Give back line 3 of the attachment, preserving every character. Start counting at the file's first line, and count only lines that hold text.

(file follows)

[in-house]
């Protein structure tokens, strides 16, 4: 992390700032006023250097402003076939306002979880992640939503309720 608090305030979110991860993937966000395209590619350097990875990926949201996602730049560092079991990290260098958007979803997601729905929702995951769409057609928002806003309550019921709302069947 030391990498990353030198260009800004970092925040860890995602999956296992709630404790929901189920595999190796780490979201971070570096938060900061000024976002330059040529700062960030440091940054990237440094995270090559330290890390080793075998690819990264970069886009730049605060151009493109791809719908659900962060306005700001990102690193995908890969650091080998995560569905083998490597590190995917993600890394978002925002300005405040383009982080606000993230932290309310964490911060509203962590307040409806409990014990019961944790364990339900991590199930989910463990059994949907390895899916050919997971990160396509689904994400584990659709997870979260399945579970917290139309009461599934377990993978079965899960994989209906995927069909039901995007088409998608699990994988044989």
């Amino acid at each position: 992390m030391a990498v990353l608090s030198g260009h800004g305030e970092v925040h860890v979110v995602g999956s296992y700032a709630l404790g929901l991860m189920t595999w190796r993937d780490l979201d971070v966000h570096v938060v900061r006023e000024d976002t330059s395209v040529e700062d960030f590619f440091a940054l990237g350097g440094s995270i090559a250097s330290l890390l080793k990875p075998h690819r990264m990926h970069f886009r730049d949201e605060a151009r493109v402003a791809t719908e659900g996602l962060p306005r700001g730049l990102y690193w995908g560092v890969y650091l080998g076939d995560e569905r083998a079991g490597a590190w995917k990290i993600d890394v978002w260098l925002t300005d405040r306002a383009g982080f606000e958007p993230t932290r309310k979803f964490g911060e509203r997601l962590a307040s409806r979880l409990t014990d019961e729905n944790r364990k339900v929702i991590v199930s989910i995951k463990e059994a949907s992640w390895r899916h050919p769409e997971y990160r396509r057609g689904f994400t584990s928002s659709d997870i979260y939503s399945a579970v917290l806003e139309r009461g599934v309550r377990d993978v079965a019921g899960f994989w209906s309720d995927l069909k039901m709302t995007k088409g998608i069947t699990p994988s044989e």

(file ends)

């Amino acid at each position: 992390m030391a990498v990353l608090s030198g260009h800004g305030e970092v925040h860890v979110v995602g999956s296992y700032a709630l404790g929901l991860m189920t595999w190796r993937d780490l979201d971070v966000h570096v938060v900061r006023e000024d976002t330059s395209v040529e700062d960030f590619f440091a940054l990237g350097g440094s995270i090559a250097s330290l890390l080793k990875p075998h690819r990264m990926h970069f886009r730049d949201e605060a151009r493109v402003a791809t719908e659900g996602l962060p306005r700001g730049l990102y690193w995908g560092v890969y650091l080998g076939d995560e569905r083998a079991g490597a590190w995917k990290i993600d890394v978002w260098l925002t300005d405040r306002a383009g982080f606000e958007p993230t932290r309310k979803f964490g911060e509203r997601l962590a307040s409806r979880l409990t014990d019961e729905n944790r364990k339900v929702i991590v199930s989910i995951k463990e059994a949907s992640w390895r899916h050919p769409e997971y990160r396509r057609g689904f994400t584990s928002s659709d997870i979260y939503s399945a579970v917290l806003e139309r009461g599934v309550r377990d993978v079965a019921g899960f994989w209906s309720d995927l069909k039901m709302t995007k088409g998608i069947t699990p994988s044989e």